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I need container be able to use sshuttle tool. I try either way in host or containner. But none of it will work. Here's what I need: I run : sshuttle -r mysshaccount@my.remote.server --dns 0/0 in host. It can help host application access internet via sshuttle. But for container, it can't resolve the DNS request. It seems --dns will affect container's DNS capability. how to make container work with host's sshuttle?

also if I run sshuttle inside the container. It seems container don't have the permission with "--dns" option in sshuttle.

anyway, I need this option "--dns" in container because it's the only way to get over government fire wall (GFW) in china.

anyone help to make it work?

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Try sshuttle -l 0.0.0.0 --dns -vvr XXXXXX@YY.YY.YY.YY 0/0, that works for me. I guess we need -l 0.0.0.0 so that docker containers with "remote ip" can connect to the tunnel.

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  • I believe this is correct, -l 0.0.0.0 is required at least for the nat method because incoming packets get redirected (by iptables) to "the primary address of the incoming interface" [man iptables-extensions] which implies we must be listening on this address. – Penguin Brian Jan 21 '16 at 23:54
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    This used to work well. But, this solution stopped working for the recent Docker versions. In my test, "Docker version 17.04.0-ce, build 4845c56" can no longer benefit from this tunneling set up. – skyred Apr 10 '17 at 13:53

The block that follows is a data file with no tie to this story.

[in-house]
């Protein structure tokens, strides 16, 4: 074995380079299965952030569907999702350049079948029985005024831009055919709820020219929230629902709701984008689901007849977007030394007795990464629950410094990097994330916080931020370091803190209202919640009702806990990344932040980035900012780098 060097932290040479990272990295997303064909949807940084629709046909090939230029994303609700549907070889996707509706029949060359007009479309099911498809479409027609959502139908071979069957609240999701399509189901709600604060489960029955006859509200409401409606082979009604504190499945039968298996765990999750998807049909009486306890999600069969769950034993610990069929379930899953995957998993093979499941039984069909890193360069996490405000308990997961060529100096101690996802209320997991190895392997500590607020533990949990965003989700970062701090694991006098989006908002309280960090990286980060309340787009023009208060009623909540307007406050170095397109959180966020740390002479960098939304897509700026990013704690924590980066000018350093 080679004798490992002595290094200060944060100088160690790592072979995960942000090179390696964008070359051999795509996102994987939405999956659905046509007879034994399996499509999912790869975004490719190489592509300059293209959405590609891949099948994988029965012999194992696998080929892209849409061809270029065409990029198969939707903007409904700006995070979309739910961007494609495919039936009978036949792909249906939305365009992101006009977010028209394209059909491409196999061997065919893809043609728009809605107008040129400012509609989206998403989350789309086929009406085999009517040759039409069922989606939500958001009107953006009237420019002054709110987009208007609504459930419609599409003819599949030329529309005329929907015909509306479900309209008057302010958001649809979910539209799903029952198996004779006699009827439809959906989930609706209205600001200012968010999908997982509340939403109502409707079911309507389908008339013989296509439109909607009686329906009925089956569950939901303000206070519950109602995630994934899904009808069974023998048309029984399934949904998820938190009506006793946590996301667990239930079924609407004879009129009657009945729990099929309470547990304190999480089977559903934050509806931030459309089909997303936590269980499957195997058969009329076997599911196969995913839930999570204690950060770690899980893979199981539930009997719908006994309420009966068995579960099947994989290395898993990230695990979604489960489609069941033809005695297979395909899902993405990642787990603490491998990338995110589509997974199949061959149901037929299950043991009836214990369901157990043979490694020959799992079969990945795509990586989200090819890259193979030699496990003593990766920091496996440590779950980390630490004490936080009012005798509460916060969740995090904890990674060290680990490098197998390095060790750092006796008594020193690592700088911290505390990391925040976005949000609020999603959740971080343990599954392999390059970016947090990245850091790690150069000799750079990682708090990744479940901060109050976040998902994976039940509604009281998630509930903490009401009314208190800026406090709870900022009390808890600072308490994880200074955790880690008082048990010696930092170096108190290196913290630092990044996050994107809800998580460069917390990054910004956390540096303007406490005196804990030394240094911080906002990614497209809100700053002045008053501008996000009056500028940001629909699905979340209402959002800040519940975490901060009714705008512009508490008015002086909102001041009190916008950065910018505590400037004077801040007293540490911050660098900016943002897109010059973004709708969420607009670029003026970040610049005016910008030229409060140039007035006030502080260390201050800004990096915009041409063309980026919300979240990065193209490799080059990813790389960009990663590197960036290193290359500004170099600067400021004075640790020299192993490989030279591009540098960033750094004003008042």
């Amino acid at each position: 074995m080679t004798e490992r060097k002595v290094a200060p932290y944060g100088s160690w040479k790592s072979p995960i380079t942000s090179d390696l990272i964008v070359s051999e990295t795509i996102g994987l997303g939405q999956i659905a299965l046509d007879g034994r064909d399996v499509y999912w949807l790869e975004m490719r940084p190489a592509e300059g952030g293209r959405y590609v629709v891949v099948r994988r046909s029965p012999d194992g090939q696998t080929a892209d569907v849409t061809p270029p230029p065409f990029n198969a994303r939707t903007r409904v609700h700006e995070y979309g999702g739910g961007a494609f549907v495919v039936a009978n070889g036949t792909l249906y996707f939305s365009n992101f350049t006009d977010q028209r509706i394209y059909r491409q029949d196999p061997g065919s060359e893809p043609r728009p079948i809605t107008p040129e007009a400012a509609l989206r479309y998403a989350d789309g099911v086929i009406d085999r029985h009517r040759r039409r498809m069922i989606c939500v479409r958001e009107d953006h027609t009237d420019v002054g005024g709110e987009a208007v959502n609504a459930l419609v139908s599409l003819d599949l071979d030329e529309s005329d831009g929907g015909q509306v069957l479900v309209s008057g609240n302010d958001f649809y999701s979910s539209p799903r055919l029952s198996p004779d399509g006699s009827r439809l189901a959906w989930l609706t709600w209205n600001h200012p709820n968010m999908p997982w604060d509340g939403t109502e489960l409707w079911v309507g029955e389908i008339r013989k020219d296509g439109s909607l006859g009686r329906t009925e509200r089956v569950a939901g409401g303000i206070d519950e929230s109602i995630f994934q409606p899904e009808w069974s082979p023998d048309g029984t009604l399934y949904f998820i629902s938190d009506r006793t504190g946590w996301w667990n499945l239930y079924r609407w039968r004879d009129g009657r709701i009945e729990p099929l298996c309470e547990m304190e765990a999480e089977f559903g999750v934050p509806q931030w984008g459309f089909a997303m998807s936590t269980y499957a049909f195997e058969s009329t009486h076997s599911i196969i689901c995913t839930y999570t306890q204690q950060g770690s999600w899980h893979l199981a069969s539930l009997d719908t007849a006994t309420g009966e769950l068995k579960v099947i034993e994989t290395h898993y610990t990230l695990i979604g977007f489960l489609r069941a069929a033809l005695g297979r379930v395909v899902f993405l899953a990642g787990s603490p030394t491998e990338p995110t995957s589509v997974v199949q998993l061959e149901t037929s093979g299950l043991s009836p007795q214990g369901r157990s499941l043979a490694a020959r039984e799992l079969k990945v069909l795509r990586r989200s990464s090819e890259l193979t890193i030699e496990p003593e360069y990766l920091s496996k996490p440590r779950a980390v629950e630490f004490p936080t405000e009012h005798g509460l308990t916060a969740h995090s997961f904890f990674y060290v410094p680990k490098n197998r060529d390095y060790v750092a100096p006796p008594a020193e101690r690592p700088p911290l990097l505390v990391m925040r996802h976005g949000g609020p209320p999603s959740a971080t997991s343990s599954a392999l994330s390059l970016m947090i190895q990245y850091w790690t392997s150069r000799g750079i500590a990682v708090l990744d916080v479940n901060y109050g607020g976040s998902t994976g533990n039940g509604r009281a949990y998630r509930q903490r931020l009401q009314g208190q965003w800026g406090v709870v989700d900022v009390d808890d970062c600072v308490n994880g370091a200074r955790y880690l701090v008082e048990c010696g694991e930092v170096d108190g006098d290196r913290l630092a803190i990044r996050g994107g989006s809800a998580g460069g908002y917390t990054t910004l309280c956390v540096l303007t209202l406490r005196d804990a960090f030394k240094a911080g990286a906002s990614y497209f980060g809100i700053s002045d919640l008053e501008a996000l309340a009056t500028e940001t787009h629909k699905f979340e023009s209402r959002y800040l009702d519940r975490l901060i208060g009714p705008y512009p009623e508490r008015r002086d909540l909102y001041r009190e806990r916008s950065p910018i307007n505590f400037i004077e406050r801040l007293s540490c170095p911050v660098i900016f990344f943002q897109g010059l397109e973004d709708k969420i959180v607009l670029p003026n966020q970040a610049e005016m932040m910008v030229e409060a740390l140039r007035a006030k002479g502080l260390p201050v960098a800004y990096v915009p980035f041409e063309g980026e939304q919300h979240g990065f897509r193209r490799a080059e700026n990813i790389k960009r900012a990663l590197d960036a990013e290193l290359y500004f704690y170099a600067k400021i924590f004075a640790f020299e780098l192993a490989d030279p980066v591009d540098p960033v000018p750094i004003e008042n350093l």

• One thing I found out was: make sure you disable the firewall. On Ubuntu, use "sudo ufw disable" – skyred Apr 11 '17 at 8:22
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Normally, setting 0.0.0.0 entails listening on externally available interfaces, and this is also the case with sshuttle .

A more secure approach would be the following - on your host:

  1. launch your "normal" sshuttle instance, listening on localhost,
  2. launch another sshuttle instance, listening on your docker host's virtual network interface.

For example:

sshuttle --dns -r <your-ssh-server> 0/0
sshuttle -l 172.17.0.1 --dns -r <your-ssh-server> 0/0

Note that this will interfere with host <-> container communication (such as port binding), but it will allow for secure outside connections for your containers (you can further help yourself with excluding Docker's subnet, e.g. with -x 172.17.0.0/24).

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    This solution, opening two sshutlle is what worked for me, BUT I had to run the first sshutle as root, and the second as user in docker group. – Javi Carnero Mar 21 '19 at 11:06
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you can see your network bridge subnets and exclude it in sshuttle e.g,

sudo sshuttle -l 0.0.0.0:0 -r user@host -x host -x 127.0.0.1 -x 172.21.0.0/24 -x 172.22.0.0/24 -x 172.23.0.0/24 0/0 --dns
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